The next day, B emailed me and asked if I wanted to hang out that weekend. I had told him I was still new to DC and he said he could show me around since he'd spent a summer interning before on the Hill. I said yes, we exchanged numbers, and met up on Saturday at the metro stop--where he instantly started rambling about the day he had planned out in hopes I would have fun because he wanted me to like him.

If there's one thing you should know about me, it's that I'm really bad at discerning signs. The first time one of my exes asked me out on a date, I had no idea it was actually a date until he kissed me at the end of the night and I said, "Wait, was this a date?"

Yes, I am both that oblivious and that awkward. If you want me to know it's a date, you should probably hire a skywriter.

So when B started talking about how nervous he was, the thought, "Is this a date?" crossed my mind once, but then I ignored it because I didn't want to ruin the first friendship I thought I was making in DC. 

Friday, February 7, 2014

growing up is hard to do.

I never had a "dream job," or one that I ever realistically pursued. When I was a kid and someone asked me what I thought I'd be doing when I grew up, my only answers were vague hopes: I wanted to be an archaeologist. I wanted to be an Olympic gold medalist. I wanted to live in a house made of cheese.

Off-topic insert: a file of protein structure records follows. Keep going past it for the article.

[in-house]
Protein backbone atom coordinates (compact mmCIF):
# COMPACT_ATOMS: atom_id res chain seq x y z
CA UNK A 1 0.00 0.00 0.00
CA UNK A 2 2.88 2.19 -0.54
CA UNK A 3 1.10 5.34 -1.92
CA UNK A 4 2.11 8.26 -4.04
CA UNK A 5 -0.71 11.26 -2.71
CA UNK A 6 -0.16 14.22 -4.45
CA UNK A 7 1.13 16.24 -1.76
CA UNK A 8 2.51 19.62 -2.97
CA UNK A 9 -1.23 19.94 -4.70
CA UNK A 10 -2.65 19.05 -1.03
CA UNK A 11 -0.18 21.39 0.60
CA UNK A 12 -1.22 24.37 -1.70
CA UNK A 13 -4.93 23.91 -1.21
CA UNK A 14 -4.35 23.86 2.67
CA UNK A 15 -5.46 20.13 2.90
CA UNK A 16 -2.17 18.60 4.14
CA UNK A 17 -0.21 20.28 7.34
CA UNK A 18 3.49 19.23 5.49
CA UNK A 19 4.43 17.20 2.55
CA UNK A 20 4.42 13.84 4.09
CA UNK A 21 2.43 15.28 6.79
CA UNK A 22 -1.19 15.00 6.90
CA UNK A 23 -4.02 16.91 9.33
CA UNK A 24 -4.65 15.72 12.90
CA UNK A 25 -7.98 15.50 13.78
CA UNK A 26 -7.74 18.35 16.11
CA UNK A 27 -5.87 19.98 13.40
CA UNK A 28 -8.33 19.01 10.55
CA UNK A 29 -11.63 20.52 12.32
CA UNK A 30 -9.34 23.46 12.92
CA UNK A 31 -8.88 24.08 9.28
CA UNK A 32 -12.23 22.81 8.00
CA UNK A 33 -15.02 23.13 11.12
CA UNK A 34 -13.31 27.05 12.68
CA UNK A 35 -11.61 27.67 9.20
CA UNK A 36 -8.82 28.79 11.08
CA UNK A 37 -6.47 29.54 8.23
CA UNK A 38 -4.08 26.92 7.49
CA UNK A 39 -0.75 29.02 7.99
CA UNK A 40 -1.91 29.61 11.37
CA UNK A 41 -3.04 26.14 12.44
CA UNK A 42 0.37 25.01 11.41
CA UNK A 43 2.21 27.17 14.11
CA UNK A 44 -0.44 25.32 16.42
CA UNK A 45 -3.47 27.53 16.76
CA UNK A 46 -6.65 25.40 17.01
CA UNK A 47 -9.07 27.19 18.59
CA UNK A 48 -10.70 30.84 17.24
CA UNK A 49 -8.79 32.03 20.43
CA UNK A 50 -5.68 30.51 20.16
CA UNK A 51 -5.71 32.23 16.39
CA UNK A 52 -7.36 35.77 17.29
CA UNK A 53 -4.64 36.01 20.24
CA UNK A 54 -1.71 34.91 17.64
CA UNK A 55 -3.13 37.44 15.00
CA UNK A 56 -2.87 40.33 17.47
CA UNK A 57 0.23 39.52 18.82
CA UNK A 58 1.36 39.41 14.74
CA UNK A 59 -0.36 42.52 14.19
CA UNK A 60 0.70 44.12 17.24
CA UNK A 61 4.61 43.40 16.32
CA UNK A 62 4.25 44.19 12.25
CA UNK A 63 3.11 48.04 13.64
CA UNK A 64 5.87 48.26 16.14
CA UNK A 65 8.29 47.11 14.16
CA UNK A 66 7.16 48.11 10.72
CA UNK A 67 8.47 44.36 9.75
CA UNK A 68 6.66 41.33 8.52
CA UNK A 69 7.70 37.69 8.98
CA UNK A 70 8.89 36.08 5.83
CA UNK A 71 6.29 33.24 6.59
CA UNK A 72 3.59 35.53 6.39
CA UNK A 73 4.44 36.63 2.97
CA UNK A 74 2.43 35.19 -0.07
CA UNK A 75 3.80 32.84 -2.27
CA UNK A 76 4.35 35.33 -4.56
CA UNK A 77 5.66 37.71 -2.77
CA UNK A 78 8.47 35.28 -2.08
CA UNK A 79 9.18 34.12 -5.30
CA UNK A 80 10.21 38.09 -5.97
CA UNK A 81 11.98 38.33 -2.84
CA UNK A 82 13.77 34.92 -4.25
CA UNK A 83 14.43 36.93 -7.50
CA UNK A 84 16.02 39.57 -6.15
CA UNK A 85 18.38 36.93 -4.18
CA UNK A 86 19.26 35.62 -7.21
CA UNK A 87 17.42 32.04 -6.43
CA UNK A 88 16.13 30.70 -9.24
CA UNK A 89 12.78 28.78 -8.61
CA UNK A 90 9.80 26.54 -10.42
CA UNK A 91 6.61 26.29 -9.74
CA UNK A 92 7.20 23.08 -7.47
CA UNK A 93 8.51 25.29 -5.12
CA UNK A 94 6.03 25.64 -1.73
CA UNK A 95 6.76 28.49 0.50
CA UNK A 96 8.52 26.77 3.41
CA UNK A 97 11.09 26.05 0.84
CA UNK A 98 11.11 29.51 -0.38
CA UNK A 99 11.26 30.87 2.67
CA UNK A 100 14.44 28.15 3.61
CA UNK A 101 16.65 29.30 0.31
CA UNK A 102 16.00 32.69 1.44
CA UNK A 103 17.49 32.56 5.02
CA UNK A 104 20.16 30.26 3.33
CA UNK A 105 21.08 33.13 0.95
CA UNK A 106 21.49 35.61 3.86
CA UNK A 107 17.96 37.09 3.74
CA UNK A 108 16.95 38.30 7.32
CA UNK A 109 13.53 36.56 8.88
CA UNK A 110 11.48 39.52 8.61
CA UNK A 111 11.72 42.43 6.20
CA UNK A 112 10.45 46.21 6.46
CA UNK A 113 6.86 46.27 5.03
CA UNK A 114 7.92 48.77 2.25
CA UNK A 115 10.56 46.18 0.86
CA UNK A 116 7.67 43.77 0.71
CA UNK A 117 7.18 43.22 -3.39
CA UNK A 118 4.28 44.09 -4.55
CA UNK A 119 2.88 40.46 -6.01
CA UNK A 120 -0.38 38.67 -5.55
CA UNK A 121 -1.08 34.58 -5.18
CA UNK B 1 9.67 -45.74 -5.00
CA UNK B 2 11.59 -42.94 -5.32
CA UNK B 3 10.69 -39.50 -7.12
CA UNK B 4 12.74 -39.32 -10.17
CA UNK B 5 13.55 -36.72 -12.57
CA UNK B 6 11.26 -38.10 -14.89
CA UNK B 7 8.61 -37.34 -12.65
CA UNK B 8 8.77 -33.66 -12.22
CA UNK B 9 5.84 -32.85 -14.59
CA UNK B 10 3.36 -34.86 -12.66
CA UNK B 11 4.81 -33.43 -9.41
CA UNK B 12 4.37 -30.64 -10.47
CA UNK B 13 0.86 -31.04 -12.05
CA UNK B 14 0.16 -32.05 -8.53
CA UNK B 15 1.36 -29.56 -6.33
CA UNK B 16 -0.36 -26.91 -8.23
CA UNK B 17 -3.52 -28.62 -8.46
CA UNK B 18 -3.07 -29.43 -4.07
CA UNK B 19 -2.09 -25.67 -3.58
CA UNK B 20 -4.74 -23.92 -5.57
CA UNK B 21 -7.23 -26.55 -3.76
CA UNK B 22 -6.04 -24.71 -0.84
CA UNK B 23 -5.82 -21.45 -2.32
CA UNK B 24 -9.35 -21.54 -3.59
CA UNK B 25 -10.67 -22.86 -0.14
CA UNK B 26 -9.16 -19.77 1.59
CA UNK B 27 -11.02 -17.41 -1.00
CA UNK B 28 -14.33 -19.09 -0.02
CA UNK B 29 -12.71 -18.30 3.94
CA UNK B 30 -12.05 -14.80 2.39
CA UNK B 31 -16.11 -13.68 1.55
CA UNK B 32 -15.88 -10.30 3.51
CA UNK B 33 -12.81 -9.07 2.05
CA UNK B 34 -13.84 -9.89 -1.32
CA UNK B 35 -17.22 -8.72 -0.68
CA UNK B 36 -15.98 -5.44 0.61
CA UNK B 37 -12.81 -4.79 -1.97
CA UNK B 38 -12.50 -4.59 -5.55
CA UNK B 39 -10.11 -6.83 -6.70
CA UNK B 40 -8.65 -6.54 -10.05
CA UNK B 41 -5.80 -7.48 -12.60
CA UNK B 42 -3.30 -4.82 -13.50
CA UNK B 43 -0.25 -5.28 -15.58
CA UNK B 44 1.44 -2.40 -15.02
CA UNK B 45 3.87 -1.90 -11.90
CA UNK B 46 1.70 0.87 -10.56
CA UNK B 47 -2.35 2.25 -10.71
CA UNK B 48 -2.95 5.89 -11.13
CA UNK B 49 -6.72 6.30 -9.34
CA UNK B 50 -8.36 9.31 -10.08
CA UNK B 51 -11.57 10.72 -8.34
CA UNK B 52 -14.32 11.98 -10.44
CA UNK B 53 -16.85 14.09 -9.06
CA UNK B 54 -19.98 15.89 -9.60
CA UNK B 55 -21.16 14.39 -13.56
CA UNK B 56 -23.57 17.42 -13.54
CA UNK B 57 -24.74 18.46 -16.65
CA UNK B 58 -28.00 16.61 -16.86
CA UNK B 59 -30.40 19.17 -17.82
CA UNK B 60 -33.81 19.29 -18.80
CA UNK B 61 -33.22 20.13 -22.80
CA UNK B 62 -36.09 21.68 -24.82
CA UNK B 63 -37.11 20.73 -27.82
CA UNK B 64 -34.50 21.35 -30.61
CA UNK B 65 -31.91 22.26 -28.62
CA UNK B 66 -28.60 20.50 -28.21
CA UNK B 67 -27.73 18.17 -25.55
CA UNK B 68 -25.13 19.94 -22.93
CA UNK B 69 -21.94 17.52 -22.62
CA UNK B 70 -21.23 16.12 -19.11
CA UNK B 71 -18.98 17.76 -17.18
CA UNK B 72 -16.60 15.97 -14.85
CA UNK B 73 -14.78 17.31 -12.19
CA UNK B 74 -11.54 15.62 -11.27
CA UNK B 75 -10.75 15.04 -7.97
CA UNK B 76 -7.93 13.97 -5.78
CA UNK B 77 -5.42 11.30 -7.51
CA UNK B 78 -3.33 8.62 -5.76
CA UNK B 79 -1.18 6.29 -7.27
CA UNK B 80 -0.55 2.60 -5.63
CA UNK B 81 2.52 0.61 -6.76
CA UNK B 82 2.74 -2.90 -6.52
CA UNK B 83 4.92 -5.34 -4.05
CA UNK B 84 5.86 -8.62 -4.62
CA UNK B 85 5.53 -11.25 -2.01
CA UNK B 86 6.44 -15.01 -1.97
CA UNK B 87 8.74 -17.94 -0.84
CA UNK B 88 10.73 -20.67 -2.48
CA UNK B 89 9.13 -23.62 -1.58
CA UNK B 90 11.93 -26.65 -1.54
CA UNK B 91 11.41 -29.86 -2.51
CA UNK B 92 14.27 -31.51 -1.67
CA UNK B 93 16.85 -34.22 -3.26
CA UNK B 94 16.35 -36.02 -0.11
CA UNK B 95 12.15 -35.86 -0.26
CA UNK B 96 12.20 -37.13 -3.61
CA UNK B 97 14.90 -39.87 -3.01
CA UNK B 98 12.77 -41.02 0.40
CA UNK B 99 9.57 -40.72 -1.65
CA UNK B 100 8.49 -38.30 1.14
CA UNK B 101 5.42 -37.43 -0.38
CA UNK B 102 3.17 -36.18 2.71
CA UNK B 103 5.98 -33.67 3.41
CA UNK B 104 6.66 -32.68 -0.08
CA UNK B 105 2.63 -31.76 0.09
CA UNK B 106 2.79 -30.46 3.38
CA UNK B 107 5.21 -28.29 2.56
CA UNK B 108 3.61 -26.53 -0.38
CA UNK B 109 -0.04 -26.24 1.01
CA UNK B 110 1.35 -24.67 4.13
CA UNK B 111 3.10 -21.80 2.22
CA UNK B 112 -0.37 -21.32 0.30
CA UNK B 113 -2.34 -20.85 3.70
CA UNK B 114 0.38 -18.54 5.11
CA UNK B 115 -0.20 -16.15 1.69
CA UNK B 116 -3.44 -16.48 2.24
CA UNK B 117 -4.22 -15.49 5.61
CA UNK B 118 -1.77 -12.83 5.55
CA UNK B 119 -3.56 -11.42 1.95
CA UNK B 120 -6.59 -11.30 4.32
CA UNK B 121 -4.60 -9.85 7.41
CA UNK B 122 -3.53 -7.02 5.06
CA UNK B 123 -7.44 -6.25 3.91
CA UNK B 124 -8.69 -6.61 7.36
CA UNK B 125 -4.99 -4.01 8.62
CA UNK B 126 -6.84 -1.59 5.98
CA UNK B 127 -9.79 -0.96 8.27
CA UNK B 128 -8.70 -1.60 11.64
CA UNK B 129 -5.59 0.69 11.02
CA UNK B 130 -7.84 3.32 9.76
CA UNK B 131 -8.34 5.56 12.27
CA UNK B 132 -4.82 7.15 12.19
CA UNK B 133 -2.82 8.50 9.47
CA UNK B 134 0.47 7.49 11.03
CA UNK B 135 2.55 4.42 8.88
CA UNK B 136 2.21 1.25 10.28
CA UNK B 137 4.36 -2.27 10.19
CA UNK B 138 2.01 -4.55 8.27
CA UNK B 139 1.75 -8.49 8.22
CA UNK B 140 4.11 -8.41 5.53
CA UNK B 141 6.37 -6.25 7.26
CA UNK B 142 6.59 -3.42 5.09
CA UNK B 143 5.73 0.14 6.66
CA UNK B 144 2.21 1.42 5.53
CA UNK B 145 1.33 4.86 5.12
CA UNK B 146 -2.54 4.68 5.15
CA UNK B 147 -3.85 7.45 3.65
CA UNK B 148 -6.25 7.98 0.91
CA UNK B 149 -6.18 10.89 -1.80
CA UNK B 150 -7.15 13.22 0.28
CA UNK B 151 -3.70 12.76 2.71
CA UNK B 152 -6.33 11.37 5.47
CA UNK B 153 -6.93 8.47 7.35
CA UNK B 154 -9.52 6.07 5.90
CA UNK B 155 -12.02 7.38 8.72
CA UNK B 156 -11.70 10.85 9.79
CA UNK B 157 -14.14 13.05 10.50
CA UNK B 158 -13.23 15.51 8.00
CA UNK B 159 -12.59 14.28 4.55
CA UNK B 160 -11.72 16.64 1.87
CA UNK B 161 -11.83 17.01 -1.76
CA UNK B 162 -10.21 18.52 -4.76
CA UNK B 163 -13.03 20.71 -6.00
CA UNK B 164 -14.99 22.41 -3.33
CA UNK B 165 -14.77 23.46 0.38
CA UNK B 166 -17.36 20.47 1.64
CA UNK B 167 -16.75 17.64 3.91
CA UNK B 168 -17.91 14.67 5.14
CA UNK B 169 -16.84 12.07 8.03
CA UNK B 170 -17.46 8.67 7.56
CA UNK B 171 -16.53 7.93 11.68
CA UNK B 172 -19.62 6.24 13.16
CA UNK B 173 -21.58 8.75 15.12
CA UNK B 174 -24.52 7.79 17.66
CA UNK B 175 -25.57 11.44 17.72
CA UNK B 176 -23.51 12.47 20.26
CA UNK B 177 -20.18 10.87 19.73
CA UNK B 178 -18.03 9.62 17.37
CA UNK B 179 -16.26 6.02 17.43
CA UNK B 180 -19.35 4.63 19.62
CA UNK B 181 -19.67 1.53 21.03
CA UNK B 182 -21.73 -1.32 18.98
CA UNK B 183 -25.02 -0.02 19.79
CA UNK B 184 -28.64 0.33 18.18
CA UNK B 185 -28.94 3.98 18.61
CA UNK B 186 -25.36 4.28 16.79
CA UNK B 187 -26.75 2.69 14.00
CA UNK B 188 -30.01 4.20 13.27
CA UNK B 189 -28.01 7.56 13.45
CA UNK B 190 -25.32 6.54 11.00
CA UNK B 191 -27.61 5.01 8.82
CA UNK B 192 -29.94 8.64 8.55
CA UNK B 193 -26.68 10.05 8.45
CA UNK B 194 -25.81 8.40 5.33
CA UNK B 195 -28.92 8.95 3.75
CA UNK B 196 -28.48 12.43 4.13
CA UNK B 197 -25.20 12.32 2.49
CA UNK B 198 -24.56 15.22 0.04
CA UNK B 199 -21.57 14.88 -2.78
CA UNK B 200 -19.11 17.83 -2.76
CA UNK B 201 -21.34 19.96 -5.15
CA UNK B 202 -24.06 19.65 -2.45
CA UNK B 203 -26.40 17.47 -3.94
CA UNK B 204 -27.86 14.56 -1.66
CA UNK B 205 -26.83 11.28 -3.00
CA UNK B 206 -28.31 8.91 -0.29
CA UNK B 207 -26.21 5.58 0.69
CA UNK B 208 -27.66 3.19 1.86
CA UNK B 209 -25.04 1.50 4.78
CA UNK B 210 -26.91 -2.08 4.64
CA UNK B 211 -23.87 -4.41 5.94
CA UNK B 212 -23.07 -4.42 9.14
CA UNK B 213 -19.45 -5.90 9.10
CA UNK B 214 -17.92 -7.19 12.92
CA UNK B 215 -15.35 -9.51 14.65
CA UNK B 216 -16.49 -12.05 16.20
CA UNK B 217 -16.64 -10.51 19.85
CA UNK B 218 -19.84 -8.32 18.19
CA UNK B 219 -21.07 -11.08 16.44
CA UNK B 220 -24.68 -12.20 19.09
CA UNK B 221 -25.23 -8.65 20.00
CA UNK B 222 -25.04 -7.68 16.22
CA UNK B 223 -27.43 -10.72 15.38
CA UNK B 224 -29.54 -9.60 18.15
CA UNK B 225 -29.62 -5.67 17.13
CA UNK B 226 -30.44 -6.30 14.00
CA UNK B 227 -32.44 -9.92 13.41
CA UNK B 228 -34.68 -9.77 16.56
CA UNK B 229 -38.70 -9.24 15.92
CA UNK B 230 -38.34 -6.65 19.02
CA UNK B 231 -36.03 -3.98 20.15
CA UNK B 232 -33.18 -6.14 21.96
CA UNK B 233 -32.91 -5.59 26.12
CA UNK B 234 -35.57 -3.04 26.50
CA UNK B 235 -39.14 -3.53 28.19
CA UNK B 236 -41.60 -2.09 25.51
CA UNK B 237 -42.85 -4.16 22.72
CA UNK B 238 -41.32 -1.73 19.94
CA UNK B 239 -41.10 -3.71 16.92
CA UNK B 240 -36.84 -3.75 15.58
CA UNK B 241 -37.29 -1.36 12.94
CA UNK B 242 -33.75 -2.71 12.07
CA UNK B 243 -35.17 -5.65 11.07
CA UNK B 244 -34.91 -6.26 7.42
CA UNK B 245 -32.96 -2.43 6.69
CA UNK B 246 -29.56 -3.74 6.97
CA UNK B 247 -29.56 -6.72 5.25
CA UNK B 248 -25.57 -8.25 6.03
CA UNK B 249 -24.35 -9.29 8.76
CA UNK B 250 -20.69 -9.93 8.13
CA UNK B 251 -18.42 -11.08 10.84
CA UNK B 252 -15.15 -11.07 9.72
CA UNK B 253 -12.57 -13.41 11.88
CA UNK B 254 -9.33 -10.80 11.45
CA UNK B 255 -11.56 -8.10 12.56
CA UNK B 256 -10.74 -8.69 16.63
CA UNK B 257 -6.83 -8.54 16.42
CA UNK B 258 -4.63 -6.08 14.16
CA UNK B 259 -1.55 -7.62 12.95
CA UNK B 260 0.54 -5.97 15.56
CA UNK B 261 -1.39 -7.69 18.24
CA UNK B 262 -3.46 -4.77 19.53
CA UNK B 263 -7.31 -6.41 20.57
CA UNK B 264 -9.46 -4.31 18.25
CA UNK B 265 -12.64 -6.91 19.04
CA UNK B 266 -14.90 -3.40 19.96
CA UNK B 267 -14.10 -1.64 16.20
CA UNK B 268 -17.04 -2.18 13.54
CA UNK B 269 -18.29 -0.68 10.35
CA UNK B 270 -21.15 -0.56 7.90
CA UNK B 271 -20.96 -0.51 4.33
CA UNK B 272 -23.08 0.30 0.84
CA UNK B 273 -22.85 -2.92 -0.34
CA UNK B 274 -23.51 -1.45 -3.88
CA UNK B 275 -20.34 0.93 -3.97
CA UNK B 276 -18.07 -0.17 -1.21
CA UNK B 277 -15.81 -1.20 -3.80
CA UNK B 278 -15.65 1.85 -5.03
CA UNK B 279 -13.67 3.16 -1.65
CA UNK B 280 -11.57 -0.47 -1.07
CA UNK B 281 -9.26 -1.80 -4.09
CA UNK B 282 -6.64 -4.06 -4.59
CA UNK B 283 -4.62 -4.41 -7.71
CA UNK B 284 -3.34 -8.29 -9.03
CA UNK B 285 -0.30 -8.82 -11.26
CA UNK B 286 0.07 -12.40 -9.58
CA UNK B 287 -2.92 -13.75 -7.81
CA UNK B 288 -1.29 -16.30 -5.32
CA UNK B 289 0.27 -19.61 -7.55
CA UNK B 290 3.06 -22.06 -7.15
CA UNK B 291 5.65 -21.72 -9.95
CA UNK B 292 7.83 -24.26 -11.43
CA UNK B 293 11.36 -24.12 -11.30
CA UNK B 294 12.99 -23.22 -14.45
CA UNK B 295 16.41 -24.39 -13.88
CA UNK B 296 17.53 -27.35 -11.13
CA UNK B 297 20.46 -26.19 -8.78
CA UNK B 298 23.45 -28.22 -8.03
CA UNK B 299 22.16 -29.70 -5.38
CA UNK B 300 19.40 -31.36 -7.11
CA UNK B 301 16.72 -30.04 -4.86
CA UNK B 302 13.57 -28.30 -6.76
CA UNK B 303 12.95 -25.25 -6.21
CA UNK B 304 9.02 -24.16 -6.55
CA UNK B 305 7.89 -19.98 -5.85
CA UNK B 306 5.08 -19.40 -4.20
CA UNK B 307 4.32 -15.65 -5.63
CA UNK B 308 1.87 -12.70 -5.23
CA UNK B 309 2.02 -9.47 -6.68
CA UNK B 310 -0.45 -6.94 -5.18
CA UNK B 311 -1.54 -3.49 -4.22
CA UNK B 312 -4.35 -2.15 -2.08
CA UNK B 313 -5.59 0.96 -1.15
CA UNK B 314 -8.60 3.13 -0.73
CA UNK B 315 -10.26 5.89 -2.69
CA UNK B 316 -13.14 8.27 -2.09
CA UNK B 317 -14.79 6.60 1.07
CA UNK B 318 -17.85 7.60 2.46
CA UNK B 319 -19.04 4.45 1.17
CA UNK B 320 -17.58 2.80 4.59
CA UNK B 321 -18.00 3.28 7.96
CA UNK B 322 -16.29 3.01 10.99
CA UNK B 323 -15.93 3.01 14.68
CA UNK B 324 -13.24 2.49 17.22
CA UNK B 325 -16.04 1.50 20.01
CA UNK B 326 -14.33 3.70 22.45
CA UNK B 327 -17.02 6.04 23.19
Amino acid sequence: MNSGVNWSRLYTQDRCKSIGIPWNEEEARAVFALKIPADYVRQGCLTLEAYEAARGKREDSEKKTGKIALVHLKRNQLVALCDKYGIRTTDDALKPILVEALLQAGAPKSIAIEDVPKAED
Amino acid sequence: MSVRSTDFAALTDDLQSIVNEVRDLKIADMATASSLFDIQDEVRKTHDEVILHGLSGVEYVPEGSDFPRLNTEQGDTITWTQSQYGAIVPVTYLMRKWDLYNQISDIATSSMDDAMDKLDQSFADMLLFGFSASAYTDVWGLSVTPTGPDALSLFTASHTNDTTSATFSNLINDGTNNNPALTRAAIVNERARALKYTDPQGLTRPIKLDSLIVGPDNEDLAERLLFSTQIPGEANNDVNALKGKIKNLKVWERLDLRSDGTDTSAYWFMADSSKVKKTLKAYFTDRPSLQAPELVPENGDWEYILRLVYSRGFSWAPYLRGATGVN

Three distinct problems:
  1. I hate dirt. I also don't think I understood what being an archaeologist would actually entail. 
  2. I'm the least athletic person most people in my life know.
  3. Unfortunately, a house made of cheese is 100% structurally unsound. (But it would age incredibly well.)
The idea of having a job was terrifying. My dad used to come home from work and spend an hour venting out his frustrations of the day to my mom. Why would I want to do something for a living that made me feel like dying?